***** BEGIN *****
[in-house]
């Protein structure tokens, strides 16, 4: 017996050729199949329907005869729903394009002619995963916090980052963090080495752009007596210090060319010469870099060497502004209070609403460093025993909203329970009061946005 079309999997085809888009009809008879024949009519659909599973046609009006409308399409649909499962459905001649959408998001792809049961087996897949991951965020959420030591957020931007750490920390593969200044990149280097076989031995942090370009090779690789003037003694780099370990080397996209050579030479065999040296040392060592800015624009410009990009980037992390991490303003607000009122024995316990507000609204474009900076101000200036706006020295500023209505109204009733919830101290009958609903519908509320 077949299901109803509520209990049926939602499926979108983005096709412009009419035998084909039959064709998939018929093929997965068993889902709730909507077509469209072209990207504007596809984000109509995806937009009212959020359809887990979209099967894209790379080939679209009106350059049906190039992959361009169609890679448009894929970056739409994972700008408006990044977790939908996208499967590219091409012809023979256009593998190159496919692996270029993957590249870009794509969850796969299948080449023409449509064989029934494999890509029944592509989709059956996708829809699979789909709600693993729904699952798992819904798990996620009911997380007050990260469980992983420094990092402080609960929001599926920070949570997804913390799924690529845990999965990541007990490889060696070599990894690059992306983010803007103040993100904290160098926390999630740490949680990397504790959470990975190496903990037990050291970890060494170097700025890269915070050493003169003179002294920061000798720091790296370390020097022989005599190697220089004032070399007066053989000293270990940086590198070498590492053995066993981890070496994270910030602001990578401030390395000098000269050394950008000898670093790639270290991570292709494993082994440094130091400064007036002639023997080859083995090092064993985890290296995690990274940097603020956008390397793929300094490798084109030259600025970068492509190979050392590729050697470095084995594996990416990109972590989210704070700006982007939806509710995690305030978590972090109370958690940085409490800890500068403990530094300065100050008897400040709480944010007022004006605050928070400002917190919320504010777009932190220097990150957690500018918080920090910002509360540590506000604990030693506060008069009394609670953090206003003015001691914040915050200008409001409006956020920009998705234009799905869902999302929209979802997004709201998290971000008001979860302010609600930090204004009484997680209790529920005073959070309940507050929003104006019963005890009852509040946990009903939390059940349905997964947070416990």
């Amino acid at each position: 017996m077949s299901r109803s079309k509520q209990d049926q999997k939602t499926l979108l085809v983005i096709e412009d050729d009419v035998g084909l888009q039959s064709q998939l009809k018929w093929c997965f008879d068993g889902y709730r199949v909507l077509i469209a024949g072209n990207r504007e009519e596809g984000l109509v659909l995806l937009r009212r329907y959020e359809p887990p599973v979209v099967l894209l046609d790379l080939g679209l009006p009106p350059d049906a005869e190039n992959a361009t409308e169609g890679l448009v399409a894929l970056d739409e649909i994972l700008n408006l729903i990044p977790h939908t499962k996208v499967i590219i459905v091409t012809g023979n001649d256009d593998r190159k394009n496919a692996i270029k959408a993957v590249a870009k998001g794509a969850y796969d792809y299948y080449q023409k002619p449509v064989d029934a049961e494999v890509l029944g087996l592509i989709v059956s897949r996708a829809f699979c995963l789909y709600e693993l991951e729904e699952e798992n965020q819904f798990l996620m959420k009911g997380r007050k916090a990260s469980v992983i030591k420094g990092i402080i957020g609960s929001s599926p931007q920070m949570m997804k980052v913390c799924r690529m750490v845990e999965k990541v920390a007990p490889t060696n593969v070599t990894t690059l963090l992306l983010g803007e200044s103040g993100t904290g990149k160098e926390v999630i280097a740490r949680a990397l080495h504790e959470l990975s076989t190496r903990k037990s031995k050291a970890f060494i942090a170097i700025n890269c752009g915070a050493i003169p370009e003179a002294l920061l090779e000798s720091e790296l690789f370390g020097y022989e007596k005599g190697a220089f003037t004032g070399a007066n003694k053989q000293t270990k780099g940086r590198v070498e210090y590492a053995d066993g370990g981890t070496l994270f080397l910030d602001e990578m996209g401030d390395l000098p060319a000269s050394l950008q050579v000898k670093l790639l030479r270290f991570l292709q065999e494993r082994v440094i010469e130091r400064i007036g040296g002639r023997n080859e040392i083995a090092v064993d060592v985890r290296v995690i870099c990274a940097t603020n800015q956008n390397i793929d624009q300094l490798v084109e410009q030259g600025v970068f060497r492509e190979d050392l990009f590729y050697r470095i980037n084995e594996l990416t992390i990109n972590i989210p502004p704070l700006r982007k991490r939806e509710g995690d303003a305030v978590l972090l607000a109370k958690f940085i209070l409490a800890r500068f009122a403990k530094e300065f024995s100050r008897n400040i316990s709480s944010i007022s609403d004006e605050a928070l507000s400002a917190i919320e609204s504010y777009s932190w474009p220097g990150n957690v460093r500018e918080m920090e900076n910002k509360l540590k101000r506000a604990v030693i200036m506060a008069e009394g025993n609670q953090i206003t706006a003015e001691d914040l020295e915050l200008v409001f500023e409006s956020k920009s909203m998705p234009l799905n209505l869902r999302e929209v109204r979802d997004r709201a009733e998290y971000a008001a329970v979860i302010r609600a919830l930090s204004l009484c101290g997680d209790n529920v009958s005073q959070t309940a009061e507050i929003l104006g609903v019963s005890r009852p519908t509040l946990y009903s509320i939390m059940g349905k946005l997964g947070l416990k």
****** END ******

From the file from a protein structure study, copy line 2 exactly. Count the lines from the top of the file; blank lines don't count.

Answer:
């Protein structure tokens, strides 16, 4: 017996050729199949329907005869729903394009002619995963916090980052963090080495752009007596210090060319010469870099060497502004209070609403460093025993909203329970009061946005 079309999997085809888009009809008879024949009519659909599973046609009006409308399409649909499962459905001649959408998001792809049961087996897949991951965020959420030591957020931007750490920390593969200044990149280097076989031995942090370009090779690789003037003694780099370990080397996209050579030479065999040296040392060592800015624009410009990009980037992390991490303003607000009122024995316990507000609204474009900076101000200036706006020295500023209505109204009733919830101290009958609903519908509320 077949299901109803509520209990049926939602499926979108983005096709412009009419035998084909039959064709998939018929093929997965068993889902709730909507077509469209072209990207504007596809984000109509995806937009009212959020359809887990979209099967894209790379080939679209009106350059049906190039992959361009169609890679448009894929970056739409994972700008408006990044977790939908996208499967590219091409012809023979256009593998190159496919692996270029993957590249870009794509969850796969299948080449023409449509064989029934494999890509029944592509989709059956996708829809699979789909709600693993729904699952798992819904798990996620009911997380007050990260469980992983420094990092402080609960929001599926920070949570997804913390799924690529845990999965990541007990490889060696070599990894690059992306983010803007103040993100904290160098926390999630740490949680990397504790959470990975190496903990037990050291970890060494170097700025890269915070050493003169003179002294920061000798720091790296370390020097022989005599190697220089004032070399007066053989000293270990940086590198070498590492053995066993981890070496994270910030602001990578401030390395000098000269050394950008000898670093790639270290991570292709494993082994440094130091400064007036002639023997080859083995090092064993985890290296995690990274940097603020956008390397793929300094490798084109030259600025970068492509190979050392590729050697470095084995594996990416990109972590989210704070700006982007939806509710995690305030978590972090109370958690940085409490800890500068403990530094300065100050008897400040709480944010007022004006605050928070400002917190919320504010777009932190220097990150957690500018918080920090910002509360540590506000604990030693506060008069009394609670953090206003003015001691914040915050200008409001409006956020920009998705234009799905869902999302929209979802997004709201998290971000008001979860302010609600930090204004009484997680209790529920005073959070309940507050929003104006019963005890009852509040946990009903939390059940349905997964947070416990």